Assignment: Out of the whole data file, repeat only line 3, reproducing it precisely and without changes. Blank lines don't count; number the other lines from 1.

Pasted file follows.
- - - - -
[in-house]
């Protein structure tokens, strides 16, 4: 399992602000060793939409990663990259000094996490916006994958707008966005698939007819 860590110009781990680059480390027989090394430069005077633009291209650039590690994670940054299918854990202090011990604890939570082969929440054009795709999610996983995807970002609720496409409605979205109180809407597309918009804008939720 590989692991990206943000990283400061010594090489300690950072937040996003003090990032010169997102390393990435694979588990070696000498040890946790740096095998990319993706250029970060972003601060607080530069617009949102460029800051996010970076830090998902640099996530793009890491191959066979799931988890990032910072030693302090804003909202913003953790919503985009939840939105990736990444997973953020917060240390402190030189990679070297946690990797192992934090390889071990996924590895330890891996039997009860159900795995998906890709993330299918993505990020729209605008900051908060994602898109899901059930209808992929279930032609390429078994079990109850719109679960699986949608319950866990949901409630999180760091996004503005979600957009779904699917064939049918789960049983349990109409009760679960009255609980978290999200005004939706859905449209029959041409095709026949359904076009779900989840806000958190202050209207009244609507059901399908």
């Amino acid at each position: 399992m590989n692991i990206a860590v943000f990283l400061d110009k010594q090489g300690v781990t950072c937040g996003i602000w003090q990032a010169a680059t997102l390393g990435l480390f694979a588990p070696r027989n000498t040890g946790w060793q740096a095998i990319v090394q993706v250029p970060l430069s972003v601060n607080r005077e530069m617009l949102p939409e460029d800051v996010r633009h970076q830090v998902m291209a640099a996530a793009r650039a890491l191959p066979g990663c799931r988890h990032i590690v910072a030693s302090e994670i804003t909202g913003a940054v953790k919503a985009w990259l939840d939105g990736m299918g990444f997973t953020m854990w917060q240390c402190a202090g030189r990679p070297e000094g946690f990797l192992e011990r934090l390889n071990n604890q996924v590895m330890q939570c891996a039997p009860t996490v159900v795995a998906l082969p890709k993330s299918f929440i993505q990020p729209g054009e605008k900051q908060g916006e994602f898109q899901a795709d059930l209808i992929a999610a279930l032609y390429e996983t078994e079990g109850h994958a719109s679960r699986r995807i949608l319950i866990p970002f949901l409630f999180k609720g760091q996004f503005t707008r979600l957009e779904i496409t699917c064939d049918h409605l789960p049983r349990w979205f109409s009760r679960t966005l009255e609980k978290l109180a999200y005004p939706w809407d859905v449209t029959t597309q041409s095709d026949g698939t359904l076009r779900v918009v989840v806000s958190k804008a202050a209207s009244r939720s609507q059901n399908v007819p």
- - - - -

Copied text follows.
């Amino acid at each position: 399992m590989n692991i990206a860590v943000f990283l400061d110009k010594q090489g300690v781990t950072c937040g996003i602000w003090q990032a010169a680059t997102l390393g990435l480390f694979a588990p070696r027989n000498t040890g946790w060793q740096a095998i990319v090394q993706v250029p970060l430069s972003v601060n607080r005077e530069m617009l949102p939409e460029d800051v996010r633009h970076q830090v998902m291209a640099a996530a793009r650039a890491l191959p066979g990663c799931r988890h990032i590690v910072a030693s302090e994670i804003t909202g913003a940054v953790k919503a985009w990259l939840d939105g990736m299918g990444f997973t953020m854990w917060q240390c402190a202090g030189r990679p070297e000094g946690f990797l192992e011990r934090l390889n071990n604890q996924v590895m330890q939570c891996a039997p009860t996490v159900v795995a998906l082969p890709k993330s299918f929440i993505q990020p729209g054009e605008k900051q908060g916006e994602f898109q899901a795709d059930l209808i992929a999610a279930l032609y390429e996983t078994e079990g109850h994958a719109s679960r699986r995807i949608l319950i866990p970002f949901l409630f999180k609720g760091q996004f503005t707008r979600l957009e779904i496409t699917c064939d049918h409605l789960p049983r349990w979205f109409s009760r679960t966005l009255e609980k978290l109180a999200y005004p939706w809407d859905v449209t029959t597309q041409s095709d026949g698939t359904l076009r779900v918009v989840v806000s958190k804008a202050a209207s009244r939720s609507q059901n399908v007819p």